Outtakes: Snorricam

December 10, 2011 07:09 pm | Updated 07:09 pm IST

Truly subjective The housewife in "Charulata" caught between dreams of heaven and the responsibilities of earth

Truly subjective The housewife in "Charulata" caught between dreams of heaven and the responsibilities of earth

What it is…

SnorriCam (or Bodymount camera) is a cinematographic apparatus in which the camera is strapped to the body of an actor so that the camera follows her as she moves. The result is that the actor remains static with respect to the camera and the surroundings seem to move around her. As an alternative, the camera and the actor could be placed on the same moving platform to achieve the effect.

Why it is special...

The SnorriCam realises, in a way, what some theoreticians of film always wanted the camera to be: an extension of the human body. It makes the camera truly subjective: that is, bound to a subject. In its own abstract way, it locks the subject in position, allowing him no latitude. For instance, the SnorriCam shot at the beginning of Peepli Live (2010) aptly forecasts the situation that the farmer will find himself in.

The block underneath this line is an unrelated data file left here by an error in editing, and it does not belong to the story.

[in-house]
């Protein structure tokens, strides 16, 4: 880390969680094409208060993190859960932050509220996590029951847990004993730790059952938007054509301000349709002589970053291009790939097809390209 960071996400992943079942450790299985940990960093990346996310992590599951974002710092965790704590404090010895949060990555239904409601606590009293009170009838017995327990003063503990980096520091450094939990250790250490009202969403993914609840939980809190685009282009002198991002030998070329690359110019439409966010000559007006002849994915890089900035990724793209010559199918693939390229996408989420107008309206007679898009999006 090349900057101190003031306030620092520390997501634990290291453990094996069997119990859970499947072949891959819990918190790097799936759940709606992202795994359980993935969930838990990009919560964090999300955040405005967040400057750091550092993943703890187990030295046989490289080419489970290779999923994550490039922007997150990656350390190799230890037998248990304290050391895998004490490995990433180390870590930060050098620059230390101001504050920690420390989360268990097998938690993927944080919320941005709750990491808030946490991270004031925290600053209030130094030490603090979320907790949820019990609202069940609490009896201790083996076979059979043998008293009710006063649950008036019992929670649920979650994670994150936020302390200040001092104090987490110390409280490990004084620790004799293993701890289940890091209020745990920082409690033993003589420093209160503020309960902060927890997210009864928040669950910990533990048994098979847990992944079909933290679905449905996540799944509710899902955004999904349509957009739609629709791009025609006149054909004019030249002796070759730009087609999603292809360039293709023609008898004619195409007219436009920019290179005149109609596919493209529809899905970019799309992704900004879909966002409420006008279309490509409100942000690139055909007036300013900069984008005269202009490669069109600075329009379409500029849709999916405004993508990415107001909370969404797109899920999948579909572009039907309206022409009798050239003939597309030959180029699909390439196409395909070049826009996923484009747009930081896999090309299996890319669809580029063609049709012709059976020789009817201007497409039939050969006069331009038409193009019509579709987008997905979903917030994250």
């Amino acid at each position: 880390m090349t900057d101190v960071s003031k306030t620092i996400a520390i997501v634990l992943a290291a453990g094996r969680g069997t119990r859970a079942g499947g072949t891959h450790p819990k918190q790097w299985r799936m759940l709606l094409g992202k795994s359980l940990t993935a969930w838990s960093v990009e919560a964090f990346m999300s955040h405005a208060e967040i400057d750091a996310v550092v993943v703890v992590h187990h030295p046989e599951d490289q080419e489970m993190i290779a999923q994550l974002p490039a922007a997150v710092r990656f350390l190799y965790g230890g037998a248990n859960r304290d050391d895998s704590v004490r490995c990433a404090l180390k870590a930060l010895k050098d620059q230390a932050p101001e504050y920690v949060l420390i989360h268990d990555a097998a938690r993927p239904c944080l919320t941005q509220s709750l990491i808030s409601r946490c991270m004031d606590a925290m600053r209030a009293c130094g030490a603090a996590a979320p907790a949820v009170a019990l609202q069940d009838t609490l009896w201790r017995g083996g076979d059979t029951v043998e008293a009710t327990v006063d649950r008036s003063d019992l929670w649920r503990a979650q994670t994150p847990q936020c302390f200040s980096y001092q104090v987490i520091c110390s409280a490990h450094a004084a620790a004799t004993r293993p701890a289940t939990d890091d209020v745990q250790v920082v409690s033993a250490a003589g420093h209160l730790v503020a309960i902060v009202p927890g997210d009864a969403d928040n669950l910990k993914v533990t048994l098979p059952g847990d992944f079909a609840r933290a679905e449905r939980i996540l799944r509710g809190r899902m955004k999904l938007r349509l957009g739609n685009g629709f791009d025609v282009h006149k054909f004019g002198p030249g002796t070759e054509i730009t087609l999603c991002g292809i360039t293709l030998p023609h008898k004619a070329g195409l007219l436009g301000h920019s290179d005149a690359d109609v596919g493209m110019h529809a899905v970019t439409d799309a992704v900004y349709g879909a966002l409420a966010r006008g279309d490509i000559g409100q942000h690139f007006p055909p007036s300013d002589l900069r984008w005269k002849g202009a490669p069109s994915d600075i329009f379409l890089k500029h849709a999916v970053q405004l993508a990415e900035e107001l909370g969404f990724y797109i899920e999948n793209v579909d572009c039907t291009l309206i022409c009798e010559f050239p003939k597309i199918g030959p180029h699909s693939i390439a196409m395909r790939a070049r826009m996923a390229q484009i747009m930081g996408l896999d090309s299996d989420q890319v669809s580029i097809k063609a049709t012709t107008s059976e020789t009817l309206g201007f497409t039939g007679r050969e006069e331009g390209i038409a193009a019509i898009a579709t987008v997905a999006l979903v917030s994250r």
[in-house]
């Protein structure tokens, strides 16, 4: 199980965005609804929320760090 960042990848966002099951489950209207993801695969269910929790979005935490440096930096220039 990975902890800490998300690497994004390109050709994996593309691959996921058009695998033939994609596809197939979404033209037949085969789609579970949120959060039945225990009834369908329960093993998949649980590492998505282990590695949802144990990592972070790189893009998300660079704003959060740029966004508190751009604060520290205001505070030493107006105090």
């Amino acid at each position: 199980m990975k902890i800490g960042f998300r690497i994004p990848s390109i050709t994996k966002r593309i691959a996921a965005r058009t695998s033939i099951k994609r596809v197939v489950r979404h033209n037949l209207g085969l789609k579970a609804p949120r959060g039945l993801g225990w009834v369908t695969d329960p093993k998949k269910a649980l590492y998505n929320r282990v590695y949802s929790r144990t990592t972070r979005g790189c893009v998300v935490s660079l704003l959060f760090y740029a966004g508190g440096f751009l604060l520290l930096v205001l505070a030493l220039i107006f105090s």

When it is deployed...

The SnorriCam is one of the techniques that is often used solely for its snazzy nature: a visceral stimulation, an effect without an affect. It is of little surprise that the device feels at home in music videos and television commercials, in which “anything goes” is one of the guiding principles.

Where to find it...

Satyajit Ray, paying tribute to Jean Renoir in the process, uses a prototype of SnorriCam in Charulata (1964) in the scene in which we see the eponymous housewife on a swing. The camera is fixated on her face as the ground and the sky appear to rise and fall in tandem behind her. It is a purely visual representation of Charu's delicate situation: caught between dreams of heaven and the responsibilities of earth.

How it is used…

Drug trips

The SnorriCam, thanks to its iconic employment in Mean Streets (1973), has become a staple of sorts to illustrate the drug-induced hallucination of characters. In such a scenario – shot with a wide angle lens – the actor seems to move waywardly through a crowd that seems to orient itself around him. Similar uses of the Snorricam can occur in dance sequences, in which the camera appears to dance with the actor it records.

Spy camera

Although never intended as one, the spy camera functions as a SnorriCam in which the person (or the object) to whom the camera is pinned to remains stationary in the frame while the world around moves. The same effect is replicated when a person records herself on the move with a mobile-phone camera.

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